Fig. 4. More Japanese companies are “cash rich”
Another interesting but less known factor driving corporate reforms is Japan’s aging demographics, long considered a scourge. It is slowly becoming a force of change. Japan’s corporates are now being forced to give priority to the shareholders. This is not merely driven by the need to keep up with the global competitive markets but also from domestic social pressures, especially from the government pension funds which need to deliver returns to their stakeholders. As the population gets older, the demographics increasingly favour the interests of pensioners who tend to be shareholders.
Inflation may not be a bad thing
Rising inflation is a major concern in major advanced economies but in Japan it seems to be still well contained. To be sure, prices have risen, driven by energy and the pass-through of cost increases in processed food. Inflationary pressures also seem to have become more broad-based in consumer goods and services. Some macroeconomists think that core CPI inflation could hit +2% year-on-year in the coming months.
But inflation is not always bad news; a little bit is healthy, especially for Japan. It may not only stimulate private sector consumption and investment borrowing but also start to challenge deeply ingrained views of deflation and low interest rates continuing in perpetuity. Moreover, companies are seeing pricing power after years of not being able to raise prices without impacting volumes or losing market share. For the first time since the 1980s, the Tankan survey of the output price diffusion index, which indicates the number of companies that have been able to raise prices, is at its highest level.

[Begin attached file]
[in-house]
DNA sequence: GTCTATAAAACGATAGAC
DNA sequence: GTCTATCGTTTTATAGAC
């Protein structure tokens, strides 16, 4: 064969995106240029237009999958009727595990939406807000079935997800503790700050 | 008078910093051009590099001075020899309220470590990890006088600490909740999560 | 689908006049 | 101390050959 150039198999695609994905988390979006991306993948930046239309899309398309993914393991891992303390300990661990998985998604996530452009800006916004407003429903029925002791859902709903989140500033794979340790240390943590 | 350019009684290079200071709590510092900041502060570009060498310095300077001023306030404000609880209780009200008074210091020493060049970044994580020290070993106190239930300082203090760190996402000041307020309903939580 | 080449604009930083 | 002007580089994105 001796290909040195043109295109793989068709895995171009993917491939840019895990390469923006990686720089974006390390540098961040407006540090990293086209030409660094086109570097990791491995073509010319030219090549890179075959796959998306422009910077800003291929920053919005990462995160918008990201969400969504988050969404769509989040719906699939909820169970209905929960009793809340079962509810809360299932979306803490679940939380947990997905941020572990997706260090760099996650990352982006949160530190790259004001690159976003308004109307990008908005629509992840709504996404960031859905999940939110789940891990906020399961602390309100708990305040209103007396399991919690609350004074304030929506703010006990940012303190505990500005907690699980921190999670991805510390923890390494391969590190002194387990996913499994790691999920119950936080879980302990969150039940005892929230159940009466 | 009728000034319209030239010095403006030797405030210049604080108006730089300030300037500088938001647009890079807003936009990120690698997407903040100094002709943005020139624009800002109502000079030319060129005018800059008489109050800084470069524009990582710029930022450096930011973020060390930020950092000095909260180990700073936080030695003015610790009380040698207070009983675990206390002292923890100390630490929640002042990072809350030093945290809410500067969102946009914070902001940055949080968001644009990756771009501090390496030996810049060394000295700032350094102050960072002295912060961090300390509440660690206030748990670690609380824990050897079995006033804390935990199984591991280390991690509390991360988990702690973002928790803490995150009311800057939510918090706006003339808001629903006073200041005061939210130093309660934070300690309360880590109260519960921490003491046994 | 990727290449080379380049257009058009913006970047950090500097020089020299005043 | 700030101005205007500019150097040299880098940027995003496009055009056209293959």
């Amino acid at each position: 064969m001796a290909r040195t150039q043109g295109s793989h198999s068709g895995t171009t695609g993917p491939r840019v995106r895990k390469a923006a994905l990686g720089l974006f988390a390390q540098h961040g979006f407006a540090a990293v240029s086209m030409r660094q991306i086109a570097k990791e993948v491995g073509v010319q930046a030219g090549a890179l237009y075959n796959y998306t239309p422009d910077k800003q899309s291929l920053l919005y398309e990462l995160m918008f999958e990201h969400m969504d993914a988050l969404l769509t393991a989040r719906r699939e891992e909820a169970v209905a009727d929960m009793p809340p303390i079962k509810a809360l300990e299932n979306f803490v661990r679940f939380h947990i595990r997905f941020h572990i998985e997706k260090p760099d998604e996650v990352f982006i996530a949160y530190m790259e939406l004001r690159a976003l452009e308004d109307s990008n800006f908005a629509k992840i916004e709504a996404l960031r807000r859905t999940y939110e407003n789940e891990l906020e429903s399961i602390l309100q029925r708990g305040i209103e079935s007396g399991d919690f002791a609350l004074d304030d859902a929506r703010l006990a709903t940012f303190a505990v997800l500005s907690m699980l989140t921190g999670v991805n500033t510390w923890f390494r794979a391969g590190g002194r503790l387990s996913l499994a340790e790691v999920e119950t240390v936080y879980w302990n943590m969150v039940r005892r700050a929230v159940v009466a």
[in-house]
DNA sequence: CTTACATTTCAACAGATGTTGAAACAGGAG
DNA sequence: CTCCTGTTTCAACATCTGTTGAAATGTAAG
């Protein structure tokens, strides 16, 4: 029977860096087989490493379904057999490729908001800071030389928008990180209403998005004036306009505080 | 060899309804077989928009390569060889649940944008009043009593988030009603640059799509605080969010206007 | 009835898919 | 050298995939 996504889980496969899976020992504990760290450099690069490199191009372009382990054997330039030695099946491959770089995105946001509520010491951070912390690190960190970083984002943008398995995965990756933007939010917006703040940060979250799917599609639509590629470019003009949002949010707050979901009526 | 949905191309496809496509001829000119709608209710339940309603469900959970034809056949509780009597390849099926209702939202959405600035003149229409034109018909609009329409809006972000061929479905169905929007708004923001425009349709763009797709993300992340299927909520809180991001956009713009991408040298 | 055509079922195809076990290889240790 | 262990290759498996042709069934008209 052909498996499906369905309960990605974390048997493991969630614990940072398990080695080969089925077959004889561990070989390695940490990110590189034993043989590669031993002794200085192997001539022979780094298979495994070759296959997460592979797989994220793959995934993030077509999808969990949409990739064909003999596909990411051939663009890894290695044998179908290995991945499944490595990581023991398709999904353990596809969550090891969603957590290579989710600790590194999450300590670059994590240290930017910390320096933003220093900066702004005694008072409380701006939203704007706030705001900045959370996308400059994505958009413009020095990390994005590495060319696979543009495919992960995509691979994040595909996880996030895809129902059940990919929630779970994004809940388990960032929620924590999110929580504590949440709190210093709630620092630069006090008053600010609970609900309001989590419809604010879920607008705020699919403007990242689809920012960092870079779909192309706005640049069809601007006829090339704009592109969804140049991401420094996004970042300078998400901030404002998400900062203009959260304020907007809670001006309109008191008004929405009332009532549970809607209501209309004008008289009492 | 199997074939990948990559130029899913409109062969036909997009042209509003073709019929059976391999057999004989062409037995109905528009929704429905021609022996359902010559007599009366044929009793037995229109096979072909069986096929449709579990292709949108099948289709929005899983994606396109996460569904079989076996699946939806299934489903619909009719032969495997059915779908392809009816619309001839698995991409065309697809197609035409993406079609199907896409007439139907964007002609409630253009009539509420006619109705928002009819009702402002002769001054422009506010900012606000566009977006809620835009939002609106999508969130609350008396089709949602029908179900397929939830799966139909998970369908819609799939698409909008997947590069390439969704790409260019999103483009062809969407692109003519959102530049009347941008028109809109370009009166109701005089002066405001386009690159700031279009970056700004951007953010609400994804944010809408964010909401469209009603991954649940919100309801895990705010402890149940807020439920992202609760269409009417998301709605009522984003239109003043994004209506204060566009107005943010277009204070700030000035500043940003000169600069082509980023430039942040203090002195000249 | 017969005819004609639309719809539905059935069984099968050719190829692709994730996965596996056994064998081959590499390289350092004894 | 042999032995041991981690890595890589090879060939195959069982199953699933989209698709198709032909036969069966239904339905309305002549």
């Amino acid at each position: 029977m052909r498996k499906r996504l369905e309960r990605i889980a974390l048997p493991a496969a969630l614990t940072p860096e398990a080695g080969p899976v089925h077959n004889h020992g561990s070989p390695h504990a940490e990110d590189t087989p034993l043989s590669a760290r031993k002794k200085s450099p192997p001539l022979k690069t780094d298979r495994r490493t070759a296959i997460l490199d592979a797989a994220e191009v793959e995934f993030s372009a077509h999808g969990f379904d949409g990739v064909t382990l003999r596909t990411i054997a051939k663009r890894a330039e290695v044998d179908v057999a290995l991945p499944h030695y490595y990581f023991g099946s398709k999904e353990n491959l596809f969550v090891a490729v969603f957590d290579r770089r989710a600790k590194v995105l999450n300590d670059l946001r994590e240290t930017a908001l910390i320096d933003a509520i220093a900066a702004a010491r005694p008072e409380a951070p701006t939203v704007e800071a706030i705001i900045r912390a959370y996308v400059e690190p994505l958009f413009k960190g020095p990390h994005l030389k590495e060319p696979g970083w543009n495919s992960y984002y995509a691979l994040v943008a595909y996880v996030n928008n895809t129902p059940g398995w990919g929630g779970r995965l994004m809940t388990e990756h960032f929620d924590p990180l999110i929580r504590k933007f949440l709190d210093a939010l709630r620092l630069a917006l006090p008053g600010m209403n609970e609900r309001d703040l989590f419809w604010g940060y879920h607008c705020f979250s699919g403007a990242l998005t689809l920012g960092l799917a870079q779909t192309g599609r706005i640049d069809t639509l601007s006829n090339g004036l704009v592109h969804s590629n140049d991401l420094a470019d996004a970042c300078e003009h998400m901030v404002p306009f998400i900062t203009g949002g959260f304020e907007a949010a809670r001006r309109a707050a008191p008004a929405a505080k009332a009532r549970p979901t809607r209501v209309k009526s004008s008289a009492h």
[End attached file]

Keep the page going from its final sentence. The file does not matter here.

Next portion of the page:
Our focus is on mispriced assets
Within the attractively valued Japan market, we see significant relative valuation bifurcation between growth and value indexes. See Fig. 5. This bifurcation was accelerated during the initial pandemic period in 2020. It was driven by the market’s inclination for quality and thematic growth, while the indiscriminate sell down of other more cyclical assets or assets that faced short-term headwinds due to COVID was seen.
Fig 5: Valuations for growth style versus value surpass Dot com bubble peaks
While we have observed some normalisation, these relative valuations are still at extreme levels. The current backdrop of an early US Fed rate hike cycle and global economies reopening is supportive for Japan equities and value investing.
However, the more important point is that there are many companies in Japan with mispriced but good quality income streams that remain out of favour with the market. There are cyclical tailwinds, but companies have also made a significant progress in improving their returns structurally. This still seems unrecognised by the market.
As we do not try to time the cycle, we look through the whole market and try to identify outlier stocks where the market might be making a significant mistake regarding the future trend returns of a company. With a disciplined valuation approach and willingness to be patient we rely on our durable investment process to identify these opportunities.
This is the fourth of a series of eight articles which examines the different investment strategies investors can adopt to tap on the opportunities that are emerging in Asia.